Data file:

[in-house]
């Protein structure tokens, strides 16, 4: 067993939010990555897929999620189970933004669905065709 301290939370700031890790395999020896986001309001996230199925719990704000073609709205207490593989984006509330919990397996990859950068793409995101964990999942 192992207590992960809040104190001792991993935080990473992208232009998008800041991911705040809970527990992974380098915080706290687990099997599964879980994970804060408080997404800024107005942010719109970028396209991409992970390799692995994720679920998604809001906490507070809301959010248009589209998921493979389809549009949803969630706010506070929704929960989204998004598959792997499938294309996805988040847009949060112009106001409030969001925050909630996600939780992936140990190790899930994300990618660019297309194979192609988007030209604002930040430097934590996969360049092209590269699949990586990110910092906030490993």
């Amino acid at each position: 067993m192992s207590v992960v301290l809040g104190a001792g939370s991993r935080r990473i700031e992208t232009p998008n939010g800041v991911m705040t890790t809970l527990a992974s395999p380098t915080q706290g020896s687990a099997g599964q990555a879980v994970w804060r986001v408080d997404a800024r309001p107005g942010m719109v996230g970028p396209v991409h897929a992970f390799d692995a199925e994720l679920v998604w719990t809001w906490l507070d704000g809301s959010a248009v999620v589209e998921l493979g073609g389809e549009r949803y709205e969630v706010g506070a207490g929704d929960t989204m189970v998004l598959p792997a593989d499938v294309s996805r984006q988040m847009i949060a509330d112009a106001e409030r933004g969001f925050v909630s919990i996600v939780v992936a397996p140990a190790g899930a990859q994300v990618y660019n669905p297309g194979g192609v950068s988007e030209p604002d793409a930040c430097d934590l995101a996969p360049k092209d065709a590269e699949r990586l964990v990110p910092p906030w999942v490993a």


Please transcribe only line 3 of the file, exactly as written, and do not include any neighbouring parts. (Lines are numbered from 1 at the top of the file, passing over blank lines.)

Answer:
């Amino acid at each position: 067993m192992s207590v992960v301290l809040g104190a001792g939370s991993r935080r990473i700031e992208t232009p998008n939010g800041v991911m705040t890790t809970l527990a992974s395999p380098t915080q706290g020896s687990a099997g599964q990555a879980v994970w804060r986001v408080d997404a800024r309001p107005g942010m719109v996230g970028p396209v991409h897929a992970f390799d692995a199925e994720l679920v998604w719990t809001w906490l507070d704000g809301s959010a248009v999620v589209e998921l493979g073609g389809e549009r949803y709205e969630v706010g506070a207490g929704d929960t989204m189970v998004l598959p792997a593989d499938v294309s996805r984006q988040m847009i949060a509330d112009a106001e409030r933004g969001f925050v909630s919990i996600v939780v992936a397996p140990a190790g899930a990859q994300v990618y660019n669905p297309g194979g192609v950068s988007e030209p604002d793409a930040c430097d934590l995101a996969p360049k092209d065709a590269e699949r990586l964990v990110p910092p906030w999942v490993a």